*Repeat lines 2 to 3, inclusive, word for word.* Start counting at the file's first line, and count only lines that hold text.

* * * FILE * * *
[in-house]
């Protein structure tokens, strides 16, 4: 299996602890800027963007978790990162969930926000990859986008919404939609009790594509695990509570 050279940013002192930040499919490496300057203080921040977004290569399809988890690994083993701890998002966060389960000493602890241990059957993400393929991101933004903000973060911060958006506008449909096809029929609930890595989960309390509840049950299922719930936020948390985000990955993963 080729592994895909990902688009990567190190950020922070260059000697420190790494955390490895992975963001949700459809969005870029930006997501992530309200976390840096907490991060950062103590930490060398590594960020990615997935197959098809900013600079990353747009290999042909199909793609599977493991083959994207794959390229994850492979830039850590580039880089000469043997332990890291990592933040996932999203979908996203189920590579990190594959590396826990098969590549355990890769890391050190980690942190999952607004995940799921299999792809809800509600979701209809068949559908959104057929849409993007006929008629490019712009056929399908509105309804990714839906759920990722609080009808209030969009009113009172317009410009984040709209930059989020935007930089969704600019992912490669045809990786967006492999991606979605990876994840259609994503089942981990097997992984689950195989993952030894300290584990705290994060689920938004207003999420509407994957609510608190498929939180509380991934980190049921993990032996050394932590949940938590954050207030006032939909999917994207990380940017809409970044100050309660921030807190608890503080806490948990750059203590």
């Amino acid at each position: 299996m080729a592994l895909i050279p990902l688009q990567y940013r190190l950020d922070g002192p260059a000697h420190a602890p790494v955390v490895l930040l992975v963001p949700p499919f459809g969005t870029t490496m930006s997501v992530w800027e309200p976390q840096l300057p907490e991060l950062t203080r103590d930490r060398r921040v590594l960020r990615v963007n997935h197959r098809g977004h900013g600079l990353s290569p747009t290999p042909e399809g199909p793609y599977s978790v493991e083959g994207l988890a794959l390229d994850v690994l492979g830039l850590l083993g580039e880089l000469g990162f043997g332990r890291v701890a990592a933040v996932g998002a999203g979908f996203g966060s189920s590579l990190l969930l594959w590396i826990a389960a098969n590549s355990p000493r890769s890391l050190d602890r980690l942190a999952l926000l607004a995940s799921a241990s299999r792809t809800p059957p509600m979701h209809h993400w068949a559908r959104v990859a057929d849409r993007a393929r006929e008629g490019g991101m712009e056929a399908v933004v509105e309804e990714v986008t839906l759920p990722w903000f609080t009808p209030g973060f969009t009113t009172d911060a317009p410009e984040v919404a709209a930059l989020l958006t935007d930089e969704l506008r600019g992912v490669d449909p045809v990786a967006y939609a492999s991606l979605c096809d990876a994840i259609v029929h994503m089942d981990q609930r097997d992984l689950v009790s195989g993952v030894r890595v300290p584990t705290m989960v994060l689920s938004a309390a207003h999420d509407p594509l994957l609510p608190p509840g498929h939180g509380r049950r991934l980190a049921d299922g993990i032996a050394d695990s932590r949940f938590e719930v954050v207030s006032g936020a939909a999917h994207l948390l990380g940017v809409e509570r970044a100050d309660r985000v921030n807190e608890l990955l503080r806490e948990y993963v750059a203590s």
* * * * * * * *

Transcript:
């Protein structure tokens, strides 16, 4: 299996602890800027963007978790990162969930926000990859986008919404939609009790594509695990509570 050279940013002192930040499919490496300057203080921040977004290569399809988890690994083993701890998002966060389960000493602890241990059957993400393929991101933004903000973060911060958006506008449909096809029929609930890595989960309390509840049950299922719930936020948390985000990955993963 080729592994895909990902688009990567190190950020922070260059000697420190790494955390490895992975963001949700459809969005870029930006997501992530309200976390840096907490991060950062103590930490060398590594960020990615997935197959098809900013600079990353747009290999042909199909793609599977493991083959994207794959390229994850492979830039850590580039880089000469043997332990890291990592933040996932999203979908996203189920590579990190594959590396826990098969590549355990890769890391050190980690942190999952607004995940799921299999792809809800509600979701209809068949559908959104057929849409993007006929008629490019712009056929399908509105309804990714839906759920990722609080009808209030969009009113009172317009410009984040709209930059989020935007930089969704600019992912490669045809990786967006492999991606979605990876994840259609994503089942981990097997992984689950195989993952030894300290584990705290994060689920938004207003999420509407994957609510608190498929939180509380991934980190049921993990032996050394932590949940938590954050207030006032939909999917994207990380940017809409970044100050309660921030807190608890503080806490948990750059203590």
């Amino acid at each position: 299996m080729a592994l895909i050279p990902l688009q990567y940013r190190l950020d922070g002192p260059a000697h420190a602890p790494v955390v490895l930040l992975v963001p949700p499919f459809g969005t870029t490496m930006s997501v992530w800027e309200p976390q840096l300057p907490e991060l950062t203080r103590d930490r060398r921040v590594l960020r990615v963007n997935h197959r098809g977004h900013g600079l990353s290569p747009t290999p042909e399809g199909p793609y599977s978790v493991e083959g994207l988890a794959l390229d994850v690994l492979g830039l850590l083993g580039e880089l000469g990162f043997g332990r890291v701890a990592a933040v996932g998002a999203g979908f996203g966060s189920s590579l990190l969930l594959w590396i826990a389960a098969n590549s355990p000493r890769s890391l050190d602890r980690l942190a999952l926000l607004a995940s799921a241990s299999r792809t809800p059957p509600m979701h209809h993400w068949a559908r959104v990859a057929d849409r993007a393929r006929e008629g490019g991101m712009e056929a399908v933004v509105e309804e990714v986008t839906l759920p990722w903000f609080t009808p209030g973060f969009t009113t009172d911060a317009p410009e984040v919404a709209a930059l989020l958006t935007d930089e969704l506008r600019g992912v490669d449909p045809v990786a967006y939609a492999s991606l979605c096809d990876a994840i259609v029929h994503m089942d981990q609930r097997d992984l689950v009790s195989g993952v030894r890595v300290p584990t705290m989960v994060l689920s938004a309390a207003h999420d509407p594509l994957l609510p608190p509840g498929h939180g509380r049950r991934l980190a049921d299922g993990i032996a050394d695990s932590r949940f938590e719930v954050v207030s006032g936020a939909a999917h994207l948390l990380g940017v809409e509570r970044a100050d309660r985000v921030n807190e608890l990955l503080r806490e948990y993963v750059a203590s």